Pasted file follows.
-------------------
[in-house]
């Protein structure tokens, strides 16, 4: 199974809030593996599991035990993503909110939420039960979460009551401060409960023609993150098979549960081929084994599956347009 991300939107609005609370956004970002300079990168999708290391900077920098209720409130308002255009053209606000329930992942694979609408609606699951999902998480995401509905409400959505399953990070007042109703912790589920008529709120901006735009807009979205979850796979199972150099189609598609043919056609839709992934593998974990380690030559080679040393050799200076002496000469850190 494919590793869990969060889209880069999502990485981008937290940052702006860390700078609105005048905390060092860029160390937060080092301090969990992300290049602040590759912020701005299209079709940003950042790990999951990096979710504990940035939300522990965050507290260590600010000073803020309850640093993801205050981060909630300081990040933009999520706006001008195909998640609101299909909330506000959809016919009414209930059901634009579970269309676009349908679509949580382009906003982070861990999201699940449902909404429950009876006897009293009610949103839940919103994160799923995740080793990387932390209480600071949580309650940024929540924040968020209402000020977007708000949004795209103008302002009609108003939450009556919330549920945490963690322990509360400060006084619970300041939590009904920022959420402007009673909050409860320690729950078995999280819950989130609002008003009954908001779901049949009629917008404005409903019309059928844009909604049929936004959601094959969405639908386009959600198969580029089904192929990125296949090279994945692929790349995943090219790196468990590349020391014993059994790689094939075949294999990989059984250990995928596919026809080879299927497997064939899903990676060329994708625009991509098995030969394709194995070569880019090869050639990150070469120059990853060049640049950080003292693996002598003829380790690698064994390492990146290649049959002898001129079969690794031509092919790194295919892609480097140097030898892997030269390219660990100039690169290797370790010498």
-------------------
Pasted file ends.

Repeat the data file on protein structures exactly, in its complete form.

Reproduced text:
[in-house]
């Protein structure tokens, strides 16, 4: 199974809030593996599991035990993503909110939420039960979460009551401060409960023609993150098979549960081929084994599956347009 991300939107609005609370956004970002300079990168999708290391900077920098209720409130308002255009053209606000329930992942694979609408609606699951999902998480995401509905409400959505399953990070007042109703912790589920008529709120901006735009807009979205979850796979199972150099189609598609043919056609839709992934593998974990380690030559080679040393050799200076002496000469850190 494919590793869990969060889209880069999502990485981008937290940052702006860390700078609105005048905390060092860029160390937060080092301090969990992300290049602040590759912020701005299209079709940003950042790990999951990096979710504990940035939300522990965050507290260590600010000073803020309850640093993801205050981060909630300081990040933009999520706006001008195909998640609101299909909330506000959809016919009414209930059901634009579970269309676009349908679509949580382009906003982070861990999201699940449902909404429950009876006897009293009610949103839940919103994160799923995740080793990387932390209480600071949580309650940024929540924040968020209402000020977007708000949004795209103008302002009609108003939450009556919330549920945490963690322990509360400060006084619970300041939590009904920022959420402007009673909050409860320690729950078995999280819950989130609002008003009954908001779901049949009629917008404005409903019309059928844009909604049929936004959601094959969405639908386009959600198969580029089904192929990125296949090279994945692929790349995943090219790196468990590349020391014993059994790689094939075949294999990989059984250990995928596919026809080879299927497997064939899903990676060329994708625009991509098995030969394709194995070569880019090869050639990150070469120059990853060049640049950080003292693996002598003829380790690698064994390492990146290649049959002898001129079969690794031509092919790194295919892609480097140097030898892997030269390219660990100039690169290797370790010498």